Spring-loaded PEEP valves have the advantage of being compact and usable without requiring pneumatic pressure or a fluid receptacle. However, known designs have had the disadvantage that they tend to vibrate during expiration, reducing the accuracy of the valve's setting capability and producing an unacceptably high noise level.

SUMMARY OF THE INVENTION

It is an object of the present invention to prevent, or at least reduce, the occurrence of undesirable vibrations associated with expiration valves.

This and other objects are achieved, according to the present invention, by the provision of an expiration valve composed of a valve housing presenting an inlet arranged to be connected to the expiratory outlet of ventilating apparatus, and an outlet; a valve seat disposed within the housing; a valve disc arranged to cooperate in a sealing manner with the valve seat; means biasing the valve disc into its sealing position against the valve seat in the direction counter to the air flow direction between the inlet and the outlet; and means defining a damping chamber containing a viscous fluid, for causing movement of the viscous fluid within the chamber to damp vibrations of the disc during movement of the disc within said housing.

BRIEF DESCRIPTION OF THE DRAWING

The sole FIGURE is a longitudinal cross-sectional view of a preferred embodiment of an expiration valve according to the invention.

DESCRIPTION OF THE PREFERRED EMBODIMENTS

The illustrated expiration valve consists of a two-part, substantially circular cylindrical valve housing 1 that is divided into two chambers by means of an annular partition 2. A first, inlet, chamber 1a includes an opening 3 adapted for airtight connection to the expiratory outlet of an apparatus for artificial positive pressure ventilation of a patient's lungs, and a second, outlet, chamber 1b communicates with the atmosphere via openings 4 in the wall of the valve housing 1.

The inner edge of the partition 2 is formed to provide a circular, knife-edged valve seat 13 disposed on the downstream side of partition 2 and engaged by a valve disc 30 that is urged against seat 13 by the action of a coil spring 5 disposed within chamber 1b. The spring 5 is so placed that one end of the spring rests on the valve disc 30 and the other end seats on a mobile means 6 in the form of a disc that is adjustably retained in position by a threaded cap 7 that is screwed onto an end portion of housing 1 and is thus movable in the direction of the longitudinal axis of spring 5 so that the spring force acting on the valve disc 30 can be adjusted by rotating threaded cap 7.

The valve disc 30 is composed of a circular, highly flexible annular diaphragm ring 8 of rubber or similar elastic material that forms the circumference of the valve disc and that is capable of completely sealing the opening in the partition 2 in response to even light pressure on the downstream side. An outwardly extending flange 9 of a support member 31 made of lightweight, rigid material, e.g. a suitable plastic material, is secured to the internal circumference of ring 8. The support member 31 further includes a central hub portion 10 that extends axially in the interior of the compressively pre-stressed spring 5, at the end thereof which seats on the downstream side of the flange 9. The hub portion 10 has an internal bore 11 that extends centrally and axially throughout the support member 31.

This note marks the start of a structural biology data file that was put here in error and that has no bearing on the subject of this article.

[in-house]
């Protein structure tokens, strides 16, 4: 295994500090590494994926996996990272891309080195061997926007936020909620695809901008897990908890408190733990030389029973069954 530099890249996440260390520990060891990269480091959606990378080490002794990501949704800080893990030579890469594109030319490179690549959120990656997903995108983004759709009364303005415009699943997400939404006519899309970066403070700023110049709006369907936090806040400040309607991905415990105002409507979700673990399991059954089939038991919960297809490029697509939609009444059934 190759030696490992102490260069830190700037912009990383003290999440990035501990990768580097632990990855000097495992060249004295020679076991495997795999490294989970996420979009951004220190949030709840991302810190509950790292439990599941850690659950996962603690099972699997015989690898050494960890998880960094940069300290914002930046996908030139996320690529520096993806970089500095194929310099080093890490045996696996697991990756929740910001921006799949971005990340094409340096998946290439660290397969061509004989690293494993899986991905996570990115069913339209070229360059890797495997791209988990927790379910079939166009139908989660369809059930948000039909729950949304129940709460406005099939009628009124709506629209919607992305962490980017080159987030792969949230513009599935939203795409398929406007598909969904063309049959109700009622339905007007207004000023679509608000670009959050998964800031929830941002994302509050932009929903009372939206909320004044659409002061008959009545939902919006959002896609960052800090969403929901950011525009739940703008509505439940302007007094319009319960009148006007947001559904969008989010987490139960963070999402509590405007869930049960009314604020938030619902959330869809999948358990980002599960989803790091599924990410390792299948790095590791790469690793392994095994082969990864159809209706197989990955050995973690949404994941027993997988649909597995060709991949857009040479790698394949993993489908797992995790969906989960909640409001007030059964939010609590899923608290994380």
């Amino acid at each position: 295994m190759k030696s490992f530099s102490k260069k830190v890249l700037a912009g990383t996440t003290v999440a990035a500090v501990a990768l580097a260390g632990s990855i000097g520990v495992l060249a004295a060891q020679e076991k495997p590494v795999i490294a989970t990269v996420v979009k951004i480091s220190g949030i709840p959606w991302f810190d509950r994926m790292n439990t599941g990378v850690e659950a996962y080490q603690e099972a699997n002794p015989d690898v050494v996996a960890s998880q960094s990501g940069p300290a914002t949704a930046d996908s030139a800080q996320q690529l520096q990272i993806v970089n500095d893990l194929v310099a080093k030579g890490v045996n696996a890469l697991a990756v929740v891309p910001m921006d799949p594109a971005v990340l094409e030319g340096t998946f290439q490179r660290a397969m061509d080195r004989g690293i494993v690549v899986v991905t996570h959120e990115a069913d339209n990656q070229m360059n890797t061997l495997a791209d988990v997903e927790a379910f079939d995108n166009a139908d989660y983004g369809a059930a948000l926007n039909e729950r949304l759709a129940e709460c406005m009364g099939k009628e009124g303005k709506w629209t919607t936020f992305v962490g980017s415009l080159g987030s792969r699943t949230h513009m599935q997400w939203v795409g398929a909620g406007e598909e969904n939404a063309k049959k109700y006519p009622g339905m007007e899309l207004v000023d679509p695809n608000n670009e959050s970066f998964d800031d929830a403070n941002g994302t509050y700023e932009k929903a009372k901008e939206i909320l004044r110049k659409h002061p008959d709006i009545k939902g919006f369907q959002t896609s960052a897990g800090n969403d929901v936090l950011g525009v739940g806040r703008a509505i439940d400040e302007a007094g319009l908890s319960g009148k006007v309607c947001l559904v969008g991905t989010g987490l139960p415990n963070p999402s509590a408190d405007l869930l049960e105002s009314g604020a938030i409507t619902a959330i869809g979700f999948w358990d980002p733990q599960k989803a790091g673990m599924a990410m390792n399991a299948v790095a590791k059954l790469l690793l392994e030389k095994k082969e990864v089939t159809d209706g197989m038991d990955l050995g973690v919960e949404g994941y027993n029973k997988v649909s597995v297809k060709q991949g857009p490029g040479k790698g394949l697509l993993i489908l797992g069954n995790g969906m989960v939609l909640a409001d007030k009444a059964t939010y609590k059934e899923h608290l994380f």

A valve rod 12 is fixedly secured within the valve housing, so as to be aligned with the longitudinal axis of the housing and extend through bore 11, and thus extends at right angles to the disc seat 13. A small disc 14 is fixed to the rod 12 at a location within bore 11 and is arranged to limit the axial movement of valve disc 30 in relation to the rod 12 and thus to the valve housing 1. To this end, two parts 15 are secured by means of a snap fit within the bore 11, suitable grooves 16 adapted to receive corresponding projections of parts 15 being provided in the wall of hub 10 defining bore 11.

As shown in the FIGURE, each part 15 includes an inwardly projecting portion 17 that encircles rod 12 with a fairly large radical clearance. The portions 17 are so positioned as to define an annular recess within which is disposed disc 14, appropriate surfaces of projecting portions 17 constituting abutment surfaces for disc 14, which surfaces thus limit the axial movement of valve disc 30 with respect to disc 14 and hence with respect to housing 1.

Two thin-walled, elastic annular diaphragms 18 made of soft rubber and preferably being conically shaped, when in an unstressed condition, to permit easy axial movement extend between the axial extremities of parts 15 and the rod 12. The inner edge of each diaphragm 18, which is connected to rod 12, is reinforced by a rim 19 that fits tightly around the rod 12. The external circumference of each diaphragm 18, which is connected to a respective part 15, is supplied with a sealing rim 20 that is fitted in a recess in part 15, thus wedging the outer edge of the diaphragm 18 between the wall of bore 11 and the associated part 15.

A labyrinth, or damping, chamber 32 is thus defined by the rod 12 with disc 14, the two diaphragms 18 and the parts 15, and this chamber is filled with a mass 21 of a high viscosity fluid, e.g. silicone oil, which flows within the labyrinth chamber 32 when the valve disc 30 moves in relation to the fixed valve rod 12 and disc 14.

With the above-described structure of the valve disc 30 for a spring-loaded PEEP valve, the valve designer or engineer can easily coordinate the flow path of the labyrinth chamber 32 and the viscosity of the confined fluid 21 so that a critical damping is obtained of the vibratory system composed of the prestressed spring 5, the valve disc 30 and the volume of compressed air present, during expiration, between the patient's air passages and the valve disc 30.